"days not weeks" timeframe.

Migrating to and from the new Blogger format is quite easy, but I intend to do so only when the new version is fully ready, when I have streamlined my own categories (I had more than 15 when I tried it), and when I already have greater control over the template through HTML editing.


20 August 2006

Decentralization and the atomization of the Filipino nation

IT WAS a punishing week facilitating three sectoral planning workshops (four, if not for the postponement of this afternoon's session with the Youth sector for tomorrow morning) between a long scheduled check-up of a daughter at the National Children Hospital in Quezon City. Thus far, we have already covered eight, the most recent with the Senior Citizens last Friday. But work has not been toxic; it was fascinating to start a conversation with people who care deeply for their city, and the sector they represent.

So let me start this week with my take on the recent failed impeachment bid, albeit a largely expected one, with two dishonorable Bikolano representatives, Luis Villafuerte and Edcel Lagman, outdoing each other as hitmen of Gloria Macapagal-Arroyo. How come the Filipino people are again sitting through this bloody murder idly by?

I think it has to do more with the ever growing distance between Imperial Manila and the goings on in the corridors of power of the central government on the one hand, and the individual citizen on the other. There is just no connection anymore, so why care? The great difficulties notwithstanding, the poor are mostly able to scrape it whether a pretender is in Malacañang or not.

Atomization, I believe, is how experts call it. And what is ironic about it is that decentralization seems to have accelerated it. Nowadays, citizens deal with their barangay captain, either the municipio or city hall, and then the capitolio or the office of the congressman, in that sequence, when they need to get things done for them or on behalf of their community. That is the automatic reaction; nowhere does Malacañang come into the picture, notwithstanding the Philhealth cards, the land title distribution and all other gimmicks being cooked up by Mike Defensor, Toting Bunye and the other palace lackeys.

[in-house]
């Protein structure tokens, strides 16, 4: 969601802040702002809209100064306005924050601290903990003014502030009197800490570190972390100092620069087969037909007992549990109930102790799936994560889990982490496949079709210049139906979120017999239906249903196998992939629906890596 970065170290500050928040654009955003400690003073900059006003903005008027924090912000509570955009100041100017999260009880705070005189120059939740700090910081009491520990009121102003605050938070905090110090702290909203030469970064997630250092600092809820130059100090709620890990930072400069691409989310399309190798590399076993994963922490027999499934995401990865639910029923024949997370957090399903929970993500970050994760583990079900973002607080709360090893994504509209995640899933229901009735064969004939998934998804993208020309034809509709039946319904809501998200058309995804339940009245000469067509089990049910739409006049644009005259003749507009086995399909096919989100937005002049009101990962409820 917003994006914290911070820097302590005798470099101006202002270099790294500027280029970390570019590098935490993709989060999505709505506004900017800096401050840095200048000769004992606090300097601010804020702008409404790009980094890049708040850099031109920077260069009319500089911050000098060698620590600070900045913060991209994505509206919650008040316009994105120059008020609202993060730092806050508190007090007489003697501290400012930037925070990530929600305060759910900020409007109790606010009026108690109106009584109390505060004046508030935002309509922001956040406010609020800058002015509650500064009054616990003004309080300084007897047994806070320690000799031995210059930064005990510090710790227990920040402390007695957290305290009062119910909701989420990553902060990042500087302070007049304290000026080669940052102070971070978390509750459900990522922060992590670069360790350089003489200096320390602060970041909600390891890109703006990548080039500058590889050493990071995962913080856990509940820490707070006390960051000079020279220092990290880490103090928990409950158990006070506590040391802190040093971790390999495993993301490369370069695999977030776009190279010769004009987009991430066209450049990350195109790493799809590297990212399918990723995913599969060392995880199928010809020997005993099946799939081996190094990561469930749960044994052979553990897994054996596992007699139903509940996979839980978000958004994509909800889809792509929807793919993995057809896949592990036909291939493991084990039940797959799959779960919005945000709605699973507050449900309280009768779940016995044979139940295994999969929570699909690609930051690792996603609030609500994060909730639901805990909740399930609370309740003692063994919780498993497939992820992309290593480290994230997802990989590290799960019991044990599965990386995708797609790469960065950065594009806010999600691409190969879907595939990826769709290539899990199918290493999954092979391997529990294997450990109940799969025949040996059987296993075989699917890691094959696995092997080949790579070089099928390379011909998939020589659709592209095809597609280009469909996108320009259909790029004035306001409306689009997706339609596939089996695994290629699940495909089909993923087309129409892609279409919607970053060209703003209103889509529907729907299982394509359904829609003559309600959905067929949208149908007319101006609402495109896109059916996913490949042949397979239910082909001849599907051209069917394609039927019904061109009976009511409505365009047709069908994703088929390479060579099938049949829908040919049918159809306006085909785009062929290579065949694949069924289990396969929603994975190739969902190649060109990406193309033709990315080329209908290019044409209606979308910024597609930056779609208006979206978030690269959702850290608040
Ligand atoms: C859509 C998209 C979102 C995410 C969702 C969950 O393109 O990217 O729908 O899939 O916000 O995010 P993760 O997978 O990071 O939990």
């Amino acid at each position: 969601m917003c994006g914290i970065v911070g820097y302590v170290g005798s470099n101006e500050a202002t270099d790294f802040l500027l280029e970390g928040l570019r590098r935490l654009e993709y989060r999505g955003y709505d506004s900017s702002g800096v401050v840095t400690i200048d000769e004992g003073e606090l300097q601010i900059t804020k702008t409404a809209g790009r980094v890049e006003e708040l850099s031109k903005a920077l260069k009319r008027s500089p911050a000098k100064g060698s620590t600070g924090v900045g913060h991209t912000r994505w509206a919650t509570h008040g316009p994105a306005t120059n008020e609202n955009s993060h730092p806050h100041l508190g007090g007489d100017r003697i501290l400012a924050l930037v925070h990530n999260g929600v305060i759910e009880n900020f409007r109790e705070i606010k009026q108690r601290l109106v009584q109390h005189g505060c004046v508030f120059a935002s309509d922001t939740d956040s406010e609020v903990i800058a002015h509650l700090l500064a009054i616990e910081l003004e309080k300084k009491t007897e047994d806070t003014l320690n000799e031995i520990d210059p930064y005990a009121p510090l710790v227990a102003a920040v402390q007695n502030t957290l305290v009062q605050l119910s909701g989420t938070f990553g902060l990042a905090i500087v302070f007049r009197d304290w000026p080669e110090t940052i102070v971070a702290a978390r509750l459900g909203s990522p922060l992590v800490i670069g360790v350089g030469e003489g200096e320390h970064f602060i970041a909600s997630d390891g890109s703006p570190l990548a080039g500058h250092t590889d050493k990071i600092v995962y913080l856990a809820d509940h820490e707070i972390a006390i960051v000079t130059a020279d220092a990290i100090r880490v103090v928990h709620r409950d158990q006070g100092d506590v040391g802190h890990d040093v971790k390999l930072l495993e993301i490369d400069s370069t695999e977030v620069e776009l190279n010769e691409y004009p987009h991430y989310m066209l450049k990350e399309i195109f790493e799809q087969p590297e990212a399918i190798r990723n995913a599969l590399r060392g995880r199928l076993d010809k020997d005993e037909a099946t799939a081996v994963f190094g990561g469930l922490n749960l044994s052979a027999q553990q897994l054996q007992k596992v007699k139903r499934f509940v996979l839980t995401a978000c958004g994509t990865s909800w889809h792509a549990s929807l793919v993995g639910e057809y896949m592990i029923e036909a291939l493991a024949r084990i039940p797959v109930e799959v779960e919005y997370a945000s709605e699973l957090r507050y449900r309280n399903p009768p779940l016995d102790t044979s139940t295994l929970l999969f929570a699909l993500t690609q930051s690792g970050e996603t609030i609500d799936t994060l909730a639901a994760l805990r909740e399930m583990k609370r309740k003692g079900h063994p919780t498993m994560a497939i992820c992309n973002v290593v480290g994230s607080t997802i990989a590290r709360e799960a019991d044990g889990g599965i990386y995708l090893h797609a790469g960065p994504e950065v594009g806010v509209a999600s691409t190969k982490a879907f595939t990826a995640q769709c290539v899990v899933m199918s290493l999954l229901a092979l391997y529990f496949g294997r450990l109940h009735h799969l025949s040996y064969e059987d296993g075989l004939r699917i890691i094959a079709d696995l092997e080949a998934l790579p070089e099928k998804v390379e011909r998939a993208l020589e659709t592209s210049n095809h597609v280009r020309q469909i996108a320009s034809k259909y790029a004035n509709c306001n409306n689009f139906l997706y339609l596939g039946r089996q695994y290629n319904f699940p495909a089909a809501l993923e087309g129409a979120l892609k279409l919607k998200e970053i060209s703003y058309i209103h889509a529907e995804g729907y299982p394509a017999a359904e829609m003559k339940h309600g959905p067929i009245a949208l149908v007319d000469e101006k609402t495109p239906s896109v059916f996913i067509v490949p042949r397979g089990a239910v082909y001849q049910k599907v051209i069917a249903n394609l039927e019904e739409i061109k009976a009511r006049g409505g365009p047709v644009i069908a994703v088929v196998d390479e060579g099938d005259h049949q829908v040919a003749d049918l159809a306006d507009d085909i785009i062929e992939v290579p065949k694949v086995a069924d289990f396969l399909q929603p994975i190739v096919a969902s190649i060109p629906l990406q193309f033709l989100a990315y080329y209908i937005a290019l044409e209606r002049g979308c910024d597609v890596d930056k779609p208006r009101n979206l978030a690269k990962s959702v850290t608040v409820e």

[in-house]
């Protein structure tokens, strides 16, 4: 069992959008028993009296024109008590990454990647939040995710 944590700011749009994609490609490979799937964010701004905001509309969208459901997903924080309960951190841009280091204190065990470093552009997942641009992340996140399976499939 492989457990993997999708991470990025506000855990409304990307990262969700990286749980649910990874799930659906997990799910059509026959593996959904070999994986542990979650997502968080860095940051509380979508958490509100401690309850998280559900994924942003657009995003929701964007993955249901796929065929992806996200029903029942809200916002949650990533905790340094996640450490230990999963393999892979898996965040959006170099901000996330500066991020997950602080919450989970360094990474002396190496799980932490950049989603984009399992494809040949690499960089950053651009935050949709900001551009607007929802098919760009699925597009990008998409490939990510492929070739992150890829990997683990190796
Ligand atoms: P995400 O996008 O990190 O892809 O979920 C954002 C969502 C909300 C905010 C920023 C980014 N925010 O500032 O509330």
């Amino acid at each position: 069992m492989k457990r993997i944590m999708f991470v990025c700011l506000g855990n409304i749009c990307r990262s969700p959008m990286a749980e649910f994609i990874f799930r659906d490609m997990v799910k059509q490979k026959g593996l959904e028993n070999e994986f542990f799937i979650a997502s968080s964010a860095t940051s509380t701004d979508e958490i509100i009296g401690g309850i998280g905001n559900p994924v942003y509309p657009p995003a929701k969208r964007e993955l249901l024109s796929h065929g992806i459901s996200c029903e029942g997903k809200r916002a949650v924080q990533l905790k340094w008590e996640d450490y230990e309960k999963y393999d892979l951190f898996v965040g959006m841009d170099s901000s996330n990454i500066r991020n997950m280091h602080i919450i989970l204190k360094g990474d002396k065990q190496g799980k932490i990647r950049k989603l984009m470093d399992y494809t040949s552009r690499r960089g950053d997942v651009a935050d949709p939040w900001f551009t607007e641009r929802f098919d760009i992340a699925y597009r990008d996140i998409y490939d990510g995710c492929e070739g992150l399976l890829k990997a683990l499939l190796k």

Malacañang is the magic word—but only for the congressman, the loyal governors and mayors and their coterie of contractors, the generals and their hangers on, and the businessmen who wants the inside track in some sleazy deals being cooked up. But never for the ordinary citizen.

I think it will only begin to matter again if we get to have a president that is able to inspire, able to bridge our social divides, and able to make the lowly Filipino feel important again and hopeful of the future beyond his daily survival needs.


13 August 2006

If GMA were really sincere about dismantling "Imperial Manila"...

THIS POST was prompted by a comment I made in Manolo Quezon's blog, which essentially calls for a better alternative to what Gloria Macapagal-Arroyo unveiled in her recent SONA.

One way to go, without the need for a divisive charter change, is to put money where the government's mouth is: through a meaningful regional block allocation system embedded in the annual national budget.

I first encountered the concept a decade back when I was spending part of my time with the Regional Development Council in Legazpi City. The scheme calls for the RDC to apportion a uniform amount among regions (it was P100 million at the time, if I recall it right) to fund priority development projects. Unfortunately, Congress eventually killed it at the bicam (which only goes to show the institutional resistance by Manila-based gatekeepers against any effort for regional self-determination).

Actually, the RDCs are the nearest thing we have today to a regional entity under a federal form of government. It consists of the provincial governors, city and capital town mayors, congressmen, directors of regional line agencies and private sector representatives elected by province. Its operation is backstopped up by regional offices of the NEDA, which provide the essential regional perspective lacking at the local (i.e. town, city, provincial) level. But it is being taken lightly by locals and has remained mostly a toothless paper tiger because its decisions need to be vetted by central authorities.

Budget Secretary Rolando Andaya, Jr. has placed the final price tag of GMA's SONA at P372 billion, around P187 of which will be funded through the annual budget of the national government. The latter translates to roughly P11 billion for each of the country's 17 administrative regions, which is certainly more equitable than the five "super regions" she has conjured. If she (and any other president for that matter) were really sincere about dismantling "Imperial Manila," a regional block allocation system should be the non-negotiable centerpiece of the annual budget. Placed at the RDCs' disposal, it is more than enough reasons for LGUs to take the councils more seriously, and in the process lay down the foundation for the development of regional states.